Hamlet: No, faith, not a jot; but to follow him thither with modesty enough, and likelihood to lead it. As thus: Alexander died, Alexander was buried, Alexander returneth into dust. The dust is earth, of earth we make loam, and why of that loam whereto he was converted might they not stop a beer-barrel?

Imperious Caesar, dead and turned to clay, might stop a hole to keep the wind away. O, that that Earth, which kept the world in awe, should patch a wall t’expel the winter’s flaw.

Hamlet reverses the usual spiritual practice of the memento mori; instead of the skull’s making him less materialistic, it makes him more so; it shows us that even gods among men such as Alexander and Caesar are just mud. He uses the skull as a symbol of the shallowness of even the most profound human matters. He makes a mockery of making a mockery of the pointlessness of human concerns. He uses the device of religion to arrive at the basest kind of crudity.

Hamlet doesn’t just think about death or obsess about his own mortality. He is not at all the morbid type, a proto-vampire, a goth avant le lettre. He looks at Yorick’s skull and sees two separate truths, neither of which he can escape. Death casts a pall over the feast of life and death nourishes life. Does the skull mean we should abstain from the pleasure of the flesh? Or rather should the lesson of the skull be eat, drink, and make merry, for tomorrow we shall die? Hamlet is melancholy and jokey at the same time because he feels both these contradictory truths simultaneously.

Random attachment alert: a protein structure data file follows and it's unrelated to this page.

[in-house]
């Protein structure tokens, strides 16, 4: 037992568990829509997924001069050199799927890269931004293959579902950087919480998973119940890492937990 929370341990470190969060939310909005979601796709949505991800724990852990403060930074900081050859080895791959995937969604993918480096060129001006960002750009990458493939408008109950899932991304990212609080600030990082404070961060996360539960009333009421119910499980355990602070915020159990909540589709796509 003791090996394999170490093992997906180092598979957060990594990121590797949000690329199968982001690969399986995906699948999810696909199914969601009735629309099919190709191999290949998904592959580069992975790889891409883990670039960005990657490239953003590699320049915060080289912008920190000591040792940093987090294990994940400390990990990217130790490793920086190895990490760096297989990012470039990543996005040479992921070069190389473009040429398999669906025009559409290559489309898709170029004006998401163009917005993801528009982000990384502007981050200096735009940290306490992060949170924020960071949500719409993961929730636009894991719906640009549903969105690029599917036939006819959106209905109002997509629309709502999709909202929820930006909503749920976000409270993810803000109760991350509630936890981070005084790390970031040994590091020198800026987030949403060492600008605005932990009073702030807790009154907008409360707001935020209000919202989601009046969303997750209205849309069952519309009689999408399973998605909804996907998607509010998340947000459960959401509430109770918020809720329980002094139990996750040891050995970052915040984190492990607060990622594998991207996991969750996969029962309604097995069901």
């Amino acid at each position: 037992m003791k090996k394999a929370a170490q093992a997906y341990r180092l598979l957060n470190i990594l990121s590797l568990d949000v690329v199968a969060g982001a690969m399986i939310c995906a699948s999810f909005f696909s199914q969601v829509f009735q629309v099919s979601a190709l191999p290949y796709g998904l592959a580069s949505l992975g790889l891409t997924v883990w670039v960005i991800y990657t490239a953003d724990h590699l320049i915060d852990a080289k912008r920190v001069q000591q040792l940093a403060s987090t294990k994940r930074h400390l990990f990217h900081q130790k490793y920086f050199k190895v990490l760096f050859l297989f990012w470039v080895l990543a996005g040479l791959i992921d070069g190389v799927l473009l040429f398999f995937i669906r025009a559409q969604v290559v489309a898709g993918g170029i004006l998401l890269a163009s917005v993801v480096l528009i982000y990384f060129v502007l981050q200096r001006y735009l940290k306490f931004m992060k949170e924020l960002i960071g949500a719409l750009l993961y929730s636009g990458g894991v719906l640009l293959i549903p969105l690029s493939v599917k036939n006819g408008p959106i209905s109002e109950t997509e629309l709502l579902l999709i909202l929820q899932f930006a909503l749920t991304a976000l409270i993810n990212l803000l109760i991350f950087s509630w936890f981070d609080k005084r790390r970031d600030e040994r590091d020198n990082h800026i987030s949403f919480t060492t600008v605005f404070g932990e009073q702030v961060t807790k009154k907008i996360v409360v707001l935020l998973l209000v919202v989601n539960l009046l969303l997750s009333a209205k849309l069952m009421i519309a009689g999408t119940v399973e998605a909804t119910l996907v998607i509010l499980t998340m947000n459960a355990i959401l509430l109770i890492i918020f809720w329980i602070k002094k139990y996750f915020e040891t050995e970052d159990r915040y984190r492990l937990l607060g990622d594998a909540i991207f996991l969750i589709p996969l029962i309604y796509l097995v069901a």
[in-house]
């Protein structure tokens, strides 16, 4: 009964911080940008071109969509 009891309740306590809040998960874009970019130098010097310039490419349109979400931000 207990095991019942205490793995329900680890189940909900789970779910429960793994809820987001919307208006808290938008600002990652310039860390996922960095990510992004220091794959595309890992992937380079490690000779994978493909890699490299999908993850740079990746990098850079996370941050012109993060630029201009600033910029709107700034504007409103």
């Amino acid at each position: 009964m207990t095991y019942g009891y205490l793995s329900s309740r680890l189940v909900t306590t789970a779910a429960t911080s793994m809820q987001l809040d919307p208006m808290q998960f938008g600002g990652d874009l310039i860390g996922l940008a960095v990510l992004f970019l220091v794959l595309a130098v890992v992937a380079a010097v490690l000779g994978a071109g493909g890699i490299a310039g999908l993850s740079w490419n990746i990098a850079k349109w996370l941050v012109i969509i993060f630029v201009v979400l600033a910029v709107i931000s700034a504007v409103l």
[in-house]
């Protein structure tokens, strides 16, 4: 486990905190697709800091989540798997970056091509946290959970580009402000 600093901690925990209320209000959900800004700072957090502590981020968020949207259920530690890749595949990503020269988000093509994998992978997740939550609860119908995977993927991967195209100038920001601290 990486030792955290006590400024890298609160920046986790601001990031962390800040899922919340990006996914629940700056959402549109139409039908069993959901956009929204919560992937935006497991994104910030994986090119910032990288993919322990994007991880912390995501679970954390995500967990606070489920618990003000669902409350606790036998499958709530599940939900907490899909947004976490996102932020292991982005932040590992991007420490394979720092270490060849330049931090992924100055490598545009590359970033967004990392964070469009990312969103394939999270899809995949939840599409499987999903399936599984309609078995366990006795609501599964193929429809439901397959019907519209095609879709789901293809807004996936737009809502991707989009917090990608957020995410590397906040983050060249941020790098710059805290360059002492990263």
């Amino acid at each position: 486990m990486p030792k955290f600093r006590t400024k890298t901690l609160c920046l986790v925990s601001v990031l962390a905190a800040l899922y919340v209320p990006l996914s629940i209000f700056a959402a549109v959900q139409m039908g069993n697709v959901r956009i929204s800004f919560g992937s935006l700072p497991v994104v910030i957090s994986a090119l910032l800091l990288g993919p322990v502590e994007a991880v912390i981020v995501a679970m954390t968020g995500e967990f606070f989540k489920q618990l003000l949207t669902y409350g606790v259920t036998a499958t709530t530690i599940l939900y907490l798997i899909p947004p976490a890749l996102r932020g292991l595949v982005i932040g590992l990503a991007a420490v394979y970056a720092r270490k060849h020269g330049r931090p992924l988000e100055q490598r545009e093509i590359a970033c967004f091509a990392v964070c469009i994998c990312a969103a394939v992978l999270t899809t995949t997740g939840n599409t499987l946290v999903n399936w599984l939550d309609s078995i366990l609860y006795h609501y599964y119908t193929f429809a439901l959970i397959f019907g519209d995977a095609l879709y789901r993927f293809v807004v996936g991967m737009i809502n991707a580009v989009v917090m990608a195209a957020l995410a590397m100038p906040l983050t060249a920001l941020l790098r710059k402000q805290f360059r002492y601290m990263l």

The skulls in the food court at the mall have the same two-faced glamour. They adorn the everyday objects of urban and suburban America to give a pretense of depth, spreading a radiant materialism, a daring superficiality that recognizes death but nonetheless wants a new iPhone and Prada sunglasses and blue jeans in the latest style. Look around an Urban Outfitters: Shakespeare is current up to the second. He means now. Hamlet in the graveyard scene arrives at the decadent materialism of the mall, the flouting of the authenticity of death. Hamlet’s father haunts the ancient battlements of Elsinore. Hamlet haunts the food court.

From How Shakespeare Changed Everything published by HarperCollins Publishers Ltd. Copyright 2011 by Stephen Marche. All rights reserved. Reprinted by permission of HarperCollins Publishers Ltd.

*Huh? Look here.

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First of all, the word is SEX, not GENDER. If you are ever tempted to use the word GENDER, don't. The word is SEX! SEX! SEX! SEX! For example: "My sex is male." is correct. "My gender is male." means nothing. Look it up. What kind of sick neo-Puritan nonsense is this? Idiot left-fascists, get your blood-soaked paws off the English language. Hence I am choosing "male" under protest.